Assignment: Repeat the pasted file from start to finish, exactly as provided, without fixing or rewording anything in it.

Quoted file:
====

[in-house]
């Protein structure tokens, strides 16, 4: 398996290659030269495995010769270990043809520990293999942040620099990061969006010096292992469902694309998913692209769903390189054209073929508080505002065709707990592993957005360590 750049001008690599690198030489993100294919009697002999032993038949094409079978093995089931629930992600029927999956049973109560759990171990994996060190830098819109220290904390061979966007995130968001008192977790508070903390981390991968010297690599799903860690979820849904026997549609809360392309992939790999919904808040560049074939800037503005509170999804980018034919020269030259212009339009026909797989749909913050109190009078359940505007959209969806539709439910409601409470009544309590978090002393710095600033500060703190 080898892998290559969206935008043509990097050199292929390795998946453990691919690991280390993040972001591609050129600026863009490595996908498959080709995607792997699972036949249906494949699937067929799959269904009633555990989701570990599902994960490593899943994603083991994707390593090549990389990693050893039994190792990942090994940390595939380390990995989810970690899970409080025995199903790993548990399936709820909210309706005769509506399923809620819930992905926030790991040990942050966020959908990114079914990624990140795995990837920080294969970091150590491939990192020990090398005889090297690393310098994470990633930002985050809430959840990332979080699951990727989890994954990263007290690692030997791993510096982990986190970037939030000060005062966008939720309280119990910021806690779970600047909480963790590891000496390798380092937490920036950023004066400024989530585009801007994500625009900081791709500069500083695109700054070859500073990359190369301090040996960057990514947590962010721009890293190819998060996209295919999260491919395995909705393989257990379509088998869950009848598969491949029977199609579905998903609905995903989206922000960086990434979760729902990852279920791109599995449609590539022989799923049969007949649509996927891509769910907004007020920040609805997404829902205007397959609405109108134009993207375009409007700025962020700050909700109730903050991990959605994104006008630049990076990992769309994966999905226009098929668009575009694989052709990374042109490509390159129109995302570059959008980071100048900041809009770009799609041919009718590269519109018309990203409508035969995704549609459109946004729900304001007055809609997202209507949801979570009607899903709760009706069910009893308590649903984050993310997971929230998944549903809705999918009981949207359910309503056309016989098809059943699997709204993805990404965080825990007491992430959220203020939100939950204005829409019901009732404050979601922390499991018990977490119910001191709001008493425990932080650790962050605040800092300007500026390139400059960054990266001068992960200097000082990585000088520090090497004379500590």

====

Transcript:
[in-house]
């Protein structure tokens, strides 16, 4: 398996290659030269495995010769270990043809520990293999942040620099990061969006010096292992469902694309998913692209769903390189054209073929508080505002065709707990592993957005360590 750049001008690599690198030489993100294919009697002999032993038949094409079978093995089931629930992600029927999956049973109560759990171990994996060190830098819109220290904390061979966007995130968001008192977790508070903390981390991968010297690599799903860690979820849904026997549609809360392309992939790999919904808040560049074939800037503005509170999804980018034919020269030259212009339009026909797989749909913050109190009078359940505007959209969806539709439910409601409470009544309590978090002393710095600033500060703190 080898892998290559969206935008043509990097050199292929390795998946453990691919690991280390993040972001591609050129600026863009490595996908498959080709995607792997699972036949249906494949699937067929799959269904009633555990989701570990599902994960490593899943994603083991994707390593090549990389990693050893039994190792990942090994940390595939380390990995989810970690899970409080025995199903790993548990399936709820909210309706005769509506399923809620819930992905926030790991040990942050966020959908990114079914990624990140795995990837920080294969970091150590491939990192020990090398005889090297690393310098994470990633930002985050809430959840990332979080699951990727989890994954990263007290690692030997791993510096982990986190970037939030000060005062966008939720309280119990910021806690779970600047909480963790590891000496390798380092937490920036950023004066400024989530585009801007994500625009900081791709500069500083695109700054070859500073990359190369301090040996960057990514947590962010721009890293190819998060996209295919999260491919395995909705393989257990379509088998869950009848598969491949029977199609579905998903609905995903989206922000960086990434979760729902990852279920791109599995449609590539022989799923049969007949649509996927891509769910907004007020920040609805997404829902205007397959609405109108134009993207375009409007700025962020700050909700109730903050991990959605994104006008630049990076990992769309994966999905226009098929668009575009694989052709990374042109490509390159129109995302570059959008980071100048900041809009770009799609041919009718590269519109018309990203409508035969995704549609459109946004729900304001007055809609997202209507949801979570009607899903709760009706069910009893308590649903984050993310997971929230998944549903809705999918009981949207359910309503056309016989098809059943699997709204993805990404965080825990007491992430959220203020939100939950204005829409019901009732404050979601922390499991018990977490119910001191709001008493425990932080650790962050605040800092300007500026390139400059960054990266001068992960200097000082990585000088520090090497004379500590």